In the last post I picked out a couple of the themes from New Literacies that immediately struck me. Here are a few other concepts in which I could also see parallels with professional learning.
to take cultural artifacts and combine and manipulate them into new kinds of creative blends.
Here the authors discuss the art and craft associated with taking media such as text, imagery, audio, video and remixing it into new forms; a ‘New’ literacy practice they argue, made more accessible once the media are in digital form. I’d suggest that remixing is also a strand within professional learning, where a teacher identifies a potential resource or strategy, then individually or in association with colleagues, repurposes that for use in the context of her/his students’ learning. Strictly speaking that’s not remixing of course, however in order to and restructure it to make it appropriate for our students’ needs, we might break it down into its constituent parts, amend or append certain elements, then reassemble it for use, that is then indeed close to remixing. That may take our learning into new places, requiring us to appropriate new knowledge or skills. Analogue remixing might have involved taking clippings from new articles, pasting them onto a sheet, highlighting certain aspects (or redacting them), adding provocations, the photocopying the final product for sharing with students.
Digital media offer a greater range of possibilities, but in addition to the pedagogical and content knowledge required to produce a useful resource, technical knowledge will also be required (Koehler & Mishra, 2009). Professional learning might then be manifest through remixing, or from the other direction, remixing may demand professional learning.
Ties and networks
Two interlinked ideas also caught my eye. Granovetter (1973, 1983) argues that individuals who have many weak ties have greater access to information than those who may have a few, strong ties. This is premised on the notion that those with whom we are strongly linked in our networks (friends) are likely to have access to the same sources of information as we were – we share similar ideas, values and opinions … and friends. Weaker ties (acquaintances) on the other hand are more likely to be less like us and therefore linked to different sources of information. In professional learning terms then, this implies that the more people we follow on Twitter, especially when we choose people with different backgrounds, the greater the range of information to which we have access. Of course it would be more prudent to seek a balance of stronger and weaker connections; those with whom we have little in common are less likely to be in a position to provide specific support appropriate to our needs; or we for them. Perhaps those weaker ties are the ones more likely to generate those serendipitous, unanticipated ideas which might reveal unexpected opportunities?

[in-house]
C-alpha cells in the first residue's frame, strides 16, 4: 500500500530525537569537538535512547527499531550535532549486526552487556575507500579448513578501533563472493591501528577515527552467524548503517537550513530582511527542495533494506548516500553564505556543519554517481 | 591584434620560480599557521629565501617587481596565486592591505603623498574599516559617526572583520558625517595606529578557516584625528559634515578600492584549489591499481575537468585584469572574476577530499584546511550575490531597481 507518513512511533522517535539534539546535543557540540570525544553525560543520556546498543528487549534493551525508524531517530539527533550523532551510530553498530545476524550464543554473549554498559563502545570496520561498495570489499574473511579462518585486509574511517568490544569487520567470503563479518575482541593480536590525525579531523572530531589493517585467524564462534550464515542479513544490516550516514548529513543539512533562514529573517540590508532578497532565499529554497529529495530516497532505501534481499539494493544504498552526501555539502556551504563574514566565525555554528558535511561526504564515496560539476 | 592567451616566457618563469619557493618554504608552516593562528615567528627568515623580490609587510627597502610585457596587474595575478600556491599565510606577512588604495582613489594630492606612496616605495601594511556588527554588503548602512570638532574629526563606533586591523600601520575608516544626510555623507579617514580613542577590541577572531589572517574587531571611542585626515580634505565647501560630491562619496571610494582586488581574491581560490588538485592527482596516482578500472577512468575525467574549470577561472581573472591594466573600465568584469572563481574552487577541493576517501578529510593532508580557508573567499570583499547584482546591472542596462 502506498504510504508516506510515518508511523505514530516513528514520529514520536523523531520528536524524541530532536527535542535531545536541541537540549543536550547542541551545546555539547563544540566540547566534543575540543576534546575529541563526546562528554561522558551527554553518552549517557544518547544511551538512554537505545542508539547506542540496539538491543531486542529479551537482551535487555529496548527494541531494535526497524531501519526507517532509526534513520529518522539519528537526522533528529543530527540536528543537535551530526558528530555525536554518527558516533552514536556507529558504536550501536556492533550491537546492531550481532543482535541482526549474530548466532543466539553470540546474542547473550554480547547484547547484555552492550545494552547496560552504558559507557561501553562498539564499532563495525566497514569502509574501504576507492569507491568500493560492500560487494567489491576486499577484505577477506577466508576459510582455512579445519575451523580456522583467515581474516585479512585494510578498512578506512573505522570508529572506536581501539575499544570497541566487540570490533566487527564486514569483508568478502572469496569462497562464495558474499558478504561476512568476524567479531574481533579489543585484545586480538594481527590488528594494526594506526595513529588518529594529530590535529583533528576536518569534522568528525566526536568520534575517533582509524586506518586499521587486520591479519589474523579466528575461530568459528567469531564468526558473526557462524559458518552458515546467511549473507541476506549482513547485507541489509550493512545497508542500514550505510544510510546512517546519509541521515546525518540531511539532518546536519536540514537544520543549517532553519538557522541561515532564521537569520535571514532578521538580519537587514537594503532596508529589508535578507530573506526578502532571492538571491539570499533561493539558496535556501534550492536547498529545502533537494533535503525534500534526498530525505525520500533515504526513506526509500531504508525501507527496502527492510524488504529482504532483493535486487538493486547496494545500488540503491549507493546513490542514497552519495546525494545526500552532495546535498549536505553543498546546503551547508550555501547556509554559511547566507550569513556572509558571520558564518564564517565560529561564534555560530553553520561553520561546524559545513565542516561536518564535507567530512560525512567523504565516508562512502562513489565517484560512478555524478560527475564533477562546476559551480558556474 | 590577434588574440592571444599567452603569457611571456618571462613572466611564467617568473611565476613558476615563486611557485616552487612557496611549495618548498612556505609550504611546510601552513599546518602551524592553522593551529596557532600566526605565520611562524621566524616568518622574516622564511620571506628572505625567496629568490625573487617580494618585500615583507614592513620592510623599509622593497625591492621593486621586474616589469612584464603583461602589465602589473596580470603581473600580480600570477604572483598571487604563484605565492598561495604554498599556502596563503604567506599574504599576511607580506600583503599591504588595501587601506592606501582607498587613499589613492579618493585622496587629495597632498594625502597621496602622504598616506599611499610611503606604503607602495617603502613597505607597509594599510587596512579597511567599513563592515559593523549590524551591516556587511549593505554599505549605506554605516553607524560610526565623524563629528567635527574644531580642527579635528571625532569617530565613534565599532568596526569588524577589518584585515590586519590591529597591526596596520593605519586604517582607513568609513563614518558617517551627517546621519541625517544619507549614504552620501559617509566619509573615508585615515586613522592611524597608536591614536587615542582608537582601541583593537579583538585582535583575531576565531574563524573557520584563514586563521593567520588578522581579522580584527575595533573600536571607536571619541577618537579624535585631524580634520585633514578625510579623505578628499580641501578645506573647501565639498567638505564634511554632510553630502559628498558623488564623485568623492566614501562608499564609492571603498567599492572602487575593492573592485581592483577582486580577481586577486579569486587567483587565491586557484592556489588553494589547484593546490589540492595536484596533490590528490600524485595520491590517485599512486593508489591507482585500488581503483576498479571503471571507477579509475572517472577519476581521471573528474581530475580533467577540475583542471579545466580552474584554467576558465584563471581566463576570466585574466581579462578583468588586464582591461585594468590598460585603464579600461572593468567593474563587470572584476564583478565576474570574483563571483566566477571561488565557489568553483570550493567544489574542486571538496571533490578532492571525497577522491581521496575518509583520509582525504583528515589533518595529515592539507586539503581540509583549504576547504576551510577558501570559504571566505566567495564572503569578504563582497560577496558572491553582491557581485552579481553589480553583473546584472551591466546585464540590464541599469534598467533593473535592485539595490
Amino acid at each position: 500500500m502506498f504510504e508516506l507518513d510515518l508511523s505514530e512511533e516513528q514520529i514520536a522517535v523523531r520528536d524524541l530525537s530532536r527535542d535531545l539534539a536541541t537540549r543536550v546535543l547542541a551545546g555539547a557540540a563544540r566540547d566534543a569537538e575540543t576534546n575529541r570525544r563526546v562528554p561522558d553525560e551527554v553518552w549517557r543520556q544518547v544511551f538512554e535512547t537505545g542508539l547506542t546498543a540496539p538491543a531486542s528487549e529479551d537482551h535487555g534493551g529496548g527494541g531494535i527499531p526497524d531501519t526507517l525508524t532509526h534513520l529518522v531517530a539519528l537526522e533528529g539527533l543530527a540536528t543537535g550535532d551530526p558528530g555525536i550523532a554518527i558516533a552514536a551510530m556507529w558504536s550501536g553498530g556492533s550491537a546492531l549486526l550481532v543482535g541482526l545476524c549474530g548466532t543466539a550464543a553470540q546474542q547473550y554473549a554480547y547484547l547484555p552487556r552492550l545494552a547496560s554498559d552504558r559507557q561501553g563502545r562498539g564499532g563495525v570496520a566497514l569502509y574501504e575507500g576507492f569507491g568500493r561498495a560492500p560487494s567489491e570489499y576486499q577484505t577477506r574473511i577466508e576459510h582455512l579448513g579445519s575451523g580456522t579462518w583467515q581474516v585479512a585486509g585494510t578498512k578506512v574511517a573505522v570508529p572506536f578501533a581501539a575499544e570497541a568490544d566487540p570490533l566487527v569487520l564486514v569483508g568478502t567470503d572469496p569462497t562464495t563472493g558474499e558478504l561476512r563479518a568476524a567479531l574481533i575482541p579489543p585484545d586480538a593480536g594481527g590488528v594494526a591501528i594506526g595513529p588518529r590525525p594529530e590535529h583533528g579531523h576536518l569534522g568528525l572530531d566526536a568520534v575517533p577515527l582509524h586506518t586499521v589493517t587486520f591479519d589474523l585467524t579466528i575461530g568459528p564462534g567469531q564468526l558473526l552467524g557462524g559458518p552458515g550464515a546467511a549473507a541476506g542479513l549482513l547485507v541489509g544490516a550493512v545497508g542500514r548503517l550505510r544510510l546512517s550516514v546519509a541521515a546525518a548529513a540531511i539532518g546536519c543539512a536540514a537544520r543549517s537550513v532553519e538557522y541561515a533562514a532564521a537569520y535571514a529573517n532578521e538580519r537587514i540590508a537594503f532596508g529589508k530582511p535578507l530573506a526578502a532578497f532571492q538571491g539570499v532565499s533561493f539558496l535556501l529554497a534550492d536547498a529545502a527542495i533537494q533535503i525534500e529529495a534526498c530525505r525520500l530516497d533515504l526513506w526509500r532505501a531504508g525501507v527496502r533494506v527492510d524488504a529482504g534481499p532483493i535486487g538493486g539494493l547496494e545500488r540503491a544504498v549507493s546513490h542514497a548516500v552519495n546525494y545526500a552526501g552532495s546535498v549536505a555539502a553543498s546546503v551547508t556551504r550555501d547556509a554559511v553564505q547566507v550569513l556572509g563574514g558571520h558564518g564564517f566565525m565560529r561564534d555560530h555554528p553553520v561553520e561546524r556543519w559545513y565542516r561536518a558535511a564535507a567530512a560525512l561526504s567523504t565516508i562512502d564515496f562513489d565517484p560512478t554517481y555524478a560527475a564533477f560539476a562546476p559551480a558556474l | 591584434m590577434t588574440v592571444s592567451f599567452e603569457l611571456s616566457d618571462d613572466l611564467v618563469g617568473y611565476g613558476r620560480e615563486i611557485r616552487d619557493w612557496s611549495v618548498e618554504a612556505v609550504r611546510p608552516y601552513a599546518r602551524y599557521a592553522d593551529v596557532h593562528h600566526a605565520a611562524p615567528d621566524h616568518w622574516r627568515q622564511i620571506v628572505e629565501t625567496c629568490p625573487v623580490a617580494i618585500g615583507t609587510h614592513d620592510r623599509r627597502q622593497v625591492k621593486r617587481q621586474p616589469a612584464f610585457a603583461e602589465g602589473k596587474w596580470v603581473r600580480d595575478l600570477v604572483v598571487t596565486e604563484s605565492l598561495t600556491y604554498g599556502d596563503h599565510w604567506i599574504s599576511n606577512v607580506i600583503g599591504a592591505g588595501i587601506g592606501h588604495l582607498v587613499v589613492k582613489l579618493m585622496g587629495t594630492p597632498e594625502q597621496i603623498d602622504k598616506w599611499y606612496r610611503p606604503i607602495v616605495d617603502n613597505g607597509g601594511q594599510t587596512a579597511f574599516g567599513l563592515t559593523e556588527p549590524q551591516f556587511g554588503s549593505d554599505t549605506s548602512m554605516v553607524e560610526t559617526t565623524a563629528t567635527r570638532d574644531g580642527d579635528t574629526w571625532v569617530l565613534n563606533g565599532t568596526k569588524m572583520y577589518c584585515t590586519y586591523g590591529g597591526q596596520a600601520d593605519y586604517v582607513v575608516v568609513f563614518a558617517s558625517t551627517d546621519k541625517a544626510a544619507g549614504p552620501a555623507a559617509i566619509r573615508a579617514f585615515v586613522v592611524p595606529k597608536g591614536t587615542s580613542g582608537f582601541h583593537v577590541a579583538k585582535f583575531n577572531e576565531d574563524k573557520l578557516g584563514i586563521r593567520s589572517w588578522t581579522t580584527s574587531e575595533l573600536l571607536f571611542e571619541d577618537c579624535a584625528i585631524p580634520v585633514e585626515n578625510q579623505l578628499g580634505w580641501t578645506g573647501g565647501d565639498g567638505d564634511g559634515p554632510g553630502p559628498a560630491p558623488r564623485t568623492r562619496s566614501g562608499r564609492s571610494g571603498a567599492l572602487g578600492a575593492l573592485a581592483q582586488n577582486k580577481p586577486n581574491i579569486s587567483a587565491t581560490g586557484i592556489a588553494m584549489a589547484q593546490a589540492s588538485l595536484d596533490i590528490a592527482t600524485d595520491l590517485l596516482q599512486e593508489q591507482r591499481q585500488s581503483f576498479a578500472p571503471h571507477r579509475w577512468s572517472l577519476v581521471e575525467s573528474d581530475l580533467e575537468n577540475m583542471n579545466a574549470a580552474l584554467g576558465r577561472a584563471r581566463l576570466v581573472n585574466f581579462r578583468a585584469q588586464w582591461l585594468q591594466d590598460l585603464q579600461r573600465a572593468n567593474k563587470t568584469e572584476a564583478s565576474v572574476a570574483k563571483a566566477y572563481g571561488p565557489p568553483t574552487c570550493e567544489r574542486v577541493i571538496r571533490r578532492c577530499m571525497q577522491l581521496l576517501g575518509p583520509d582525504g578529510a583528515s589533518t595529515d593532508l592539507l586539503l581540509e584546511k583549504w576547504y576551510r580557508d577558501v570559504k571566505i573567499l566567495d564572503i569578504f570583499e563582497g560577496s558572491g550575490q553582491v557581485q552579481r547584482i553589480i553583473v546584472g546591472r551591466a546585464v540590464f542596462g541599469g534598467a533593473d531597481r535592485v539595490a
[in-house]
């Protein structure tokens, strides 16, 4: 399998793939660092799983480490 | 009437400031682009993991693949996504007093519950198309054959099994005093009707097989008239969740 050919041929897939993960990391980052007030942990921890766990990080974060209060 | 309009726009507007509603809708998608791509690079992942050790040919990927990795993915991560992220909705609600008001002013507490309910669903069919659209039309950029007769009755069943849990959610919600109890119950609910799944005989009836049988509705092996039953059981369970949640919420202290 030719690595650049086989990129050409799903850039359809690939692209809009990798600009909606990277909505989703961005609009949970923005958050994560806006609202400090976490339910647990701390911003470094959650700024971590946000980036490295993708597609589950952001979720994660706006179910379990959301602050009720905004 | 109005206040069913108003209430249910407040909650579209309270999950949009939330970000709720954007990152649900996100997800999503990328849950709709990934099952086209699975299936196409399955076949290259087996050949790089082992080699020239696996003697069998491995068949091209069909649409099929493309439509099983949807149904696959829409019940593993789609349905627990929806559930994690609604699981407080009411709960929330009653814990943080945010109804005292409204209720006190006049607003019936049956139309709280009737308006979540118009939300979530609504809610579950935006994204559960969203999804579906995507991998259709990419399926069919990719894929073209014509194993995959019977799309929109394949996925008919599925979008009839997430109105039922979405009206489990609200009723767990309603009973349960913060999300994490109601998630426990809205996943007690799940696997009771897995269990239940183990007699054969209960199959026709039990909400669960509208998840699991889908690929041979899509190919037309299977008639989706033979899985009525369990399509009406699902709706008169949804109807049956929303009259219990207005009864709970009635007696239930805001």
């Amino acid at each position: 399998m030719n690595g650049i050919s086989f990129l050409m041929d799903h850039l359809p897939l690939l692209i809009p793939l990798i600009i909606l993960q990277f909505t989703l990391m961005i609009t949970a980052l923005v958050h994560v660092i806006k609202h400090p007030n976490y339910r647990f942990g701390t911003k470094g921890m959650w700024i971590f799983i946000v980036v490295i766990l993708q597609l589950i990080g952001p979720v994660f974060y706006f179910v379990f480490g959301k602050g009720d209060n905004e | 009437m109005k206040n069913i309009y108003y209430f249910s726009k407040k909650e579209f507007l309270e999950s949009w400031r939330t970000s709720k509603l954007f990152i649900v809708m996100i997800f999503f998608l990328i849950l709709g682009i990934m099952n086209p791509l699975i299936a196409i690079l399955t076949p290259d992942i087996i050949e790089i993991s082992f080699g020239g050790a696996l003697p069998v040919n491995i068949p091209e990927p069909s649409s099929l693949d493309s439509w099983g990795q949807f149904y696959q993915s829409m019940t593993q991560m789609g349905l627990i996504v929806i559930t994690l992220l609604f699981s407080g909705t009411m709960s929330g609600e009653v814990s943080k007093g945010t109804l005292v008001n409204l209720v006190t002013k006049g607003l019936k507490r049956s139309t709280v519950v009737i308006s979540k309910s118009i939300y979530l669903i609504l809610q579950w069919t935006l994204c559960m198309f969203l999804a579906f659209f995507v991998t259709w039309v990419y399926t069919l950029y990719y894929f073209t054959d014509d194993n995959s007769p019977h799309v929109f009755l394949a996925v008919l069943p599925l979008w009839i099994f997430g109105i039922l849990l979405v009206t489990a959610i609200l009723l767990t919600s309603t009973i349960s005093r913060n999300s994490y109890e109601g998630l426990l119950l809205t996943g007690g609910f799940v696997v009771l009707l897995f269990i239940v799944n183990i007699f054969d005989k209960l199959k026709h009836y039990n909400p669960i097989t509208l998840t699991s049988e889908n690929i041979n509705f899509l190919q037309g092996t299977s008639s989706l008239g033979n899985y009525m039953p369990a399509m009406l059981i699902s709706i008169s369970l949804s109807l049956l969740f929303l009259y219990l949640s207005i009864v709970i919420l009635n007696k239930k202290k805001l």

In a related topic, Welman et al (2006) see a shift from people belonging to groups with strong intra-personal links, to forming weaker connections through networked associations. The focus switches from the tightly-knit group to the loosely connected, networked individual, who has real-time access to an eclectic range of sources and resources.
Targeted social networking sites
Twitter and Facebook are general social networking sites in that they are not constructed on a particular theme or with a specific theme in mind. There are hundreds of social networking sites created for particular groups of people, whether expectant mothers, thrash metal aficionados, World of Warcraft players, the LGBT communities, baking buffs … or even those with an interest in education. Academia.Edu and Education World are just two examples. The question is, why have educators gravitated to a general social networking site like Twitter which caters for the masses and has features which in some senses seem to restrict, rather than encourage the free exchange of views. In a targeted educational SNS, surely it is easier to find and connect with people with whom you might learn; you would be aggregating around a common interest. That was one of the intriguing questions which set me out on this path to a PhD.
In conclusion, I just need to leave myself a reminder that there are some sigificant authors referred to in New Literacies (and other books I’ve read recently) whose work I need to explore further: John Seeley Brown (on social learning); Howard Rheingold (network awareness and virtual communities); James Paul Gee (affinity spaces); Jay Cross (informal learning). If a name keeps cropping up, it might be smart to pay it some attention.
Granovetter, M., 1983. The strength of weak ties: A network theory revisited. Sociological theory 1, 201–233.
Granovetter, M.S., 1973. The strength of weak ties. American journal of sociology 1360–1380.
Knobel, M., Lankshear, C., 2008. Remix: The Art and Craft of Endless Hybridization. Journal of Adolescent & Adult Literacy 52, 22–33. doi:10.1598/JAAL.52.1.3
Koehler, M. J., & Mishra, P. (2009). What is technological pedagogical content knowledge? Contemporary Issues in Technology and Teacher Education, 9(1), 60-70.
Wellman, B., Quan-Haase, A., Boase, J., Chen, W., Hampton, K., Díaz, I., Miyata, K., 2003. The Social Affordances of the Internet for Networked Individualism. Journal of Computer-Mediated Communication 8, 0–0. doi:10.1111/j.1083-6101.2003.tb00216.x